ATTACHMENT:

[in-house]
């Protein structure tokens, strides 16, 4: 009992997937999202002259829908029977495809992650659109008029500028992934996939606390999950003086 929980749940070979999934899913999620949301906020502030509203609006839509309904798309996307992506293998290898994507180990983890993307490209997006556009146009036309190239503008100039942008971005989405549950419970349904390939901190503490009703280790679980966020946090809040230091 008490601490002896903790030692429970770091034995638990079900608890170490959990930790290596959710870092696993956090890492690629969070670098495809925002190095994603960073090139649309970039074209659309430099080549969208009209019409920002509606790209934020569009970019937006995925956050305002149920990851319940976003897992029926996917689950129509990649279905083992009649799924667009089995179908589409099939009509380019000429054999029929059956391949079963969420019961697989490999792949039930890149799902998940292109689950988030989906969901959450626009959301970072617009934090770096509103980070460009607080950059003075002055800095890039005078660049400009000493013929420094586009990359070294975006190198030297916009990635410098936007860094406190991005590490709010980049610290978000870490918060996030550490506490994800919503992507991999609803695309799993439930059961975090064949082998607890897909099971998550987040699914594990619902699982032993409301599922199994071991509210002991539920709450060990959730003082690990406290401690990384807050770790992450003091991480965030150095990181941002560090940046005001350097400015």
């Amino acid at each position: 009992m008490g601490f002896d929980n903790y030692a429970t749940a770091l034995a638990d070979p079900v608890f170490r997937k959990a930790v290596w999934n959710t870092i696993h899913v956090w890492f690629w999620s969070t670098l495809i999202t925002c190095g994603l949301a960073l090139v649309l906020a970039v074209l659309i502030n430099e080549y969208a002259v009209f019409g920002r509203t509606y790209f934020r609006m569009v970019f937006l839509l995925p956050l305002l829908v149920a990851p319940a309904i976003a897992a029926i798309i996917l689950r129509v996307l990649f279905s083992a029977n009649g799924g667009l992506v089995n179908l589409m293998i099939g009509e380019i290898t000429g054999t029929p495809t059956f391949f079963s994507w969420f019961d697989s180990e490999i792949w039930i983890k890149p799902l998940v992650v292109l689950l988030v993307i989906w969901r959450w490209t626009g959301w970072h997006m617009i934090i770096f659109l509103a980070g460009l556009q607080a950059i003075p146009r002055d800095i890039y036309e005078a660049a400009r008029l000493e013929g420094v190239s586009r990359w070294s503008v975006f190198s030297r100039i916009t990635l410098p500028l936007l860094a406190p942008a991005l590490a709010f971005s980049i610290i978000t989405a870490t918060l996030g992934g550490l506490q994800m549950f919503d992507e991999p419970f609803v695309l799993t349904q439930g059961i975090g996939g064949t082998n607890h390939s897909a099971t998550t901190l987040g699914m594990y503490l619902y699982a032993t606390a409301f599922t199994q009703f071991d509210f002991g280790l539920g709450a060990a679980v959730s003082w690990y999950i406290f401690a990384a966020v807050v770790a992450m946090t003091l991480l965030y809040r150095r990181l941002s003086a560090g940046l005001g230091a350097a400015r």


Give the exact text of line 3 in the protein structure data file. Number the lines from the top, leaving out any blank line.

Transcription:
């Amino acid at each position: 009992m008490g601490f002896d929980n903790y030692a429970t749940a770091l034995a638990d070979p079900v608890f170490r997937k959990a930790v290596w999934n959710t870092i696993h899913v956090w890492f690629w999620s969070t670098l495809i999202t925002c190095g994603l949301a960073l090139v649309l906020a970039v074209l659309i502030n430099e080549y969208a002259v009209f019409g920002r509203t509606y790209f934020r609006m569009v970019f937006l839509l995925p956050l305002l829908v149920a990851p319940a309904i976003a897992a029926i798309i996917l689950r129509v996307l990649f279905s083992a029977n009649g799924g667009l992506v089995n179908l589409m293998i099939g009509e380019i290898t000429g054999t029929p495809t059956f391949f079963s994507w969420f019961d697989s180990e490999i792949w039930i983890k890149p799902l998940v992650v292109l689950l988030v993307i989906w969901r959450w490209t626009g959301w970072h997006m617009i934090i770096f659109l509103a980070g460009l556009q607080a950059i003075p146009r002055d800095i890039y036309e005078a660049a400009r008029l000493e013929g420094v190239s586009r990359w070294s503008v975006f190198s030297r100039i916009t990635l410098p500028l936007l860094a406190p942008a991005l590490a709010f971005s980049i610290i978000t989405a870490t918060l996030g992934g550490l506490q994800m549950f919503d992507e991999p419970f609803v695309l799993t349904q439930g059961i975090g996939g064949t082998n607890h390939s897909a099971t998550t901190l987040g699914m594990y503490l619902y699982a032993t606390a409301f599922t199994q009703f071991d509210f002991g280790l539920g709450a060990a679980v959730s003082w690990y999950i406290f401690a990384a966020v807050v770790a992450m946090t003091l991480l965030y809040r150095r990181l941002s003086a560090g940046l005001g230091a350097a400015r």